In an attempt to limit her destructive chewing and control her exploratory behavior, I have 2 crates, an indoor pen, 2 outdoor pens and 3 tie-down areas. Every countertop is covered with rolls of paper towels, timers, cleaners, bitter apple bottles, water spray bottles and all kinds of puppy training paraphernalia.
The floor is a tripping hazard as there are toys and chewies everywhere. I keep an abundance of toys in her crates and pens and tie-down areas. In addition she has a basket full of toys so she knows exactly where to find them. She goes to her basket, takes out one toy; shakes it like she's going to give herself whiplash; pounces on and attacks it; then promptly leaves it behind and repeats the process with the next toy until the basket is empty.
So it's amazing to me that even with all her toys and supervision and confinement, she can still at the speed of light leave a trail of destruction in her path. We play fetch, we wrestle, we play tug, so I think maybe she's tired. Then all of the sudden she bursts into full gear and makes 10 mad dashes around the living room, on the bed, or in the yard. I don't know how she physically can get anything into her mouth at that speed, but she does. She leaves in her wake a trail of chewed papers, cushions, boxes, potting soil, leaves, magazines and things I haven't seen in years. I constantly ask myself, "Where did that come from?" I thought I had the house pretty well puppy proofed, but all it takes is a puppy to show you what you've forgotten.
It's often advised not to play tug of war or wrestle with dogs, but it can be an excellent training exercise when done properly; and it can also cause big problems if done improperly. I discuss this subject at length in the "Help! My Dog has an Attitude" book.
The bitter apple works great when she approaches an item or piece of furniture slowly and has time to taste it. But at full speed, it goes into her mouth and out of it just as fast. She loves to chew everything: the walls, the patio concrete, the stucco, the fencing. If it exists and she can reach it; it's in her mouth one way or another.
This of course is just puppy exploratory behavior and will subside as she learns about her environment. She eventually will distinguish between what is edible and what is not. She'll learn her toys and treats are far preferable to things like walls, tables, chairs, bricks, rocks, etc. So I usually don't make a fuss or even scold her for it. She gets bored pretty quickly and is onto something else anyway before I have time to say or do anything. Sometimes I will distract her and give her a bone to chew on instead, especially if she seems to be enjoying the forbidden item or staying with it too long. I don't want her developing bad habits. Most of the time she rejects the bone because she already knows about it. She wants something new and different. And that's my job to provide it.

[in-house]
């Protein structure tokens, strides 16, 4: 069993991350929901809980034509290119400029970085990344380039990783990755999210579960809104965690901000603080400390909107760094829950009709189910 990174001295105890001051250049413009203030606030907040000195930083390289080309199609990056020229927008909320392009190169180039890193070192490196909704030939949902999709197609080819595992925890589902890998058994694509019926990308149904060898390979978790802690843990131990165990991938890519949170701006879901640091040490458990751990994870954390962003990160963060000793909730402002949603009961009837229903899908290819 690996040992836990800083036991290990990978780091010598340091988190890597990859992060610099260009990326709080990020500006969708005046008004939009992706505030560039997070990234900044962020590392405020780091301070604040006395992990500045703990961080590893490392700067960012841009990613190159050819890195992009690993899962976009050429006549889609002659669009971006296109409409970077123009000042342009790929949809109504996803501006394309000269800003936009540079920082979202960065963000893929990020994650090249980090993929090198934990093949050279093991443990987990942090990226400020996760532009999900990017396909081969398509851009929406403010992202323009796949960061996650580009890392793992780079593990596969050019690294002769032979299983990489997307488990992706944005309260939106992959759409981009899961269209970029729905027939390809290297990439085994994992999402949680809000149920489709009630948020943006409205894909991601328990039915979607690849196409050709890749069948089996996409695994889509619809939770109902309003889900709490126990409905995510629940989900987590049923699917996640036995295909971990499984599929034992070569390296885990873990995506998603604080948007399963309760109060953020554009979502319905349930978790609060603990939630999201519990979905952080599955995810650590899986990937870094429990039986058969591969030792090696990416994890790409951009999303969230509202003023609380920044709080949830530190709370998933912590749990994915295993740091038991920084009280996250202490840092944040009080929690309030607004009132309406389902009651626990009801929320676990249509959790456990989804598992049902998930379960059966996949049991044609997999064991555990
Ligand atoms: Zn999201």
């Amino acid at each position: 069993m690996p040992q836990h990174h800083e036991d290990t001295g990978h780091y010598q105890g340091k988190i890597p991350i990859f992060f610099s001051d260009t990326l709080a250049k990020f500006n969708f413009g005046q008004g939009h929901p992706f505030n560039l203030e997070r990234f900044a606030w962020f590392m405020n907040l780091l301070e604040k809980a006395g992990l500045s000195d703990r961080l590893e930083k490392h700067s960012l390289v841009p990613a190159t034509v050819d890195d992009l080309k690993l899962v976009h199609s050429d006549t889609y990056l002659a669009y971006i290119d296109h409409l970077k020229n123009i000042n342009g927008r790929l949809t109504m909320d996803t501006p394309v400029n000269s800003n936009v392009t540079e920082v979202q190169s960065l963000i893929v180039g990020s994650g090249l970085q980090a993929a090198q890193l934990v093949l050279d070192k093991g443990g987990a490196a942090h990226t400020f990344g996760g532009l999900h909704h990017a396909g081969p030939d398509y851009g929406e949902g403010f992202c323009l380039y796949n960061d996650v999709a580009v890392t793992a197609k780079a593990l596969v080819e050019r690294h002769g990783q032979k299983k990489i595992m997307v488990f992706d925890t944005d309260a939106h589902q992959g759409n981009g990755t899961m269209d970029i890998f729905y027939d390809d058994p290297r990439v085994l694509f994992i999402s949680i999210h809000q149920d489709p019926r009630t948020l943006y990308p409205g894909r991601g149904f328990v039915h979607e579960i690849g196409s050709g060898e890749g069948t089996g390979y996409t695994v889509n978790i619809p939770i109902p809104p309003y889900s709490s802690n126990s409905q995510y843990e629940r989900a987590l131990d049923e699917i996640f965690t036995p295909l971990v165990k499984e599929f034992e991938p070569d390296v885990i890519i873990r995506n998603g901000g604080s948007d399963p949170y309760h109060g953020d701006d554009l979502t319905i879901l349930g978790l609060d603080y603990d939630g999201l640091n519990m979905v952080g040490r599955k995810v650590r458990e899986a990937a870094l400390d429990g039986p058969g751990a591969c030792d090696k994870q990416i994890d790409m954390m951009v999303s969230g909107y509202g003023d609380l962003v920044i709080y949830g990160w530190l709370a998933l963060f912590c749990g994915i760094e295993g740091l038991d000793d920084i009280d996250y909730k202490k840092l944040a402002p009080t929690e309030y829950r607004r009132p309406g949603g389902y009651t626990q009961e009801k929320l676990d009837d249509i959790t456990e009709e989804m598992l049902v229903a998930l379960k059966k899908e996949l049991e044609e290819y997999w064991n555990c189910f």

I constantly put out new and different things for her to explore. This facilitated her exploratory development and was a critically important socialization opportunity. She met Mr. Vacuum Cleaner and Ms. Hair Dryer as well as anything else I could think of. Even when she's not moving, if there is anything nearby, it somehow ends up in her mouth. She has to bite it, mouth it, taste it or eat it. She's endlessly entertained by everything, but generally only for a short period of time.
I'm also introducing different foods to her. She generally barks at it first, then sniffs it, pounces around it and eventually puts it in her mouth. Often she isn't sure if she likes it on the first taste, but by the second taste, she's all over it. So far she loves raw cabbage and carrots. Today she had some banana and hard-boiled egg. It's important for me to introduce different foods to my puppies so they don't develop a "sensitive" stomach. I want my dogs to be able to eat veggies especially as they are crunchy, low calorie, healthy and fun to eat. I believe dogs should have some fresh food in their diets and not just eat processed food from a bag or can.
It wasn't too terribly long before I could leave food on the coffee table and she won't even think about touching it. For the first month or so, f I left anything on the table, I know she'd be up there in a micro-second. She is so much fun!!! I wish I could train her all in one week to do all the things I know she'll learn. The first few weeks we worked on "sit, lie down and stand." She caught on rather slowly, but eventually she will learn hand signals as well as verbal requests. I don't want to rush her training, but I know how fast puppies learn, that I don't want to miss any opportunity I have with her.
For now, it's just puppy basics, like where and when to pee and what to chew. Once those are under control, she can have so much more freedom in the house and we can do so much more together.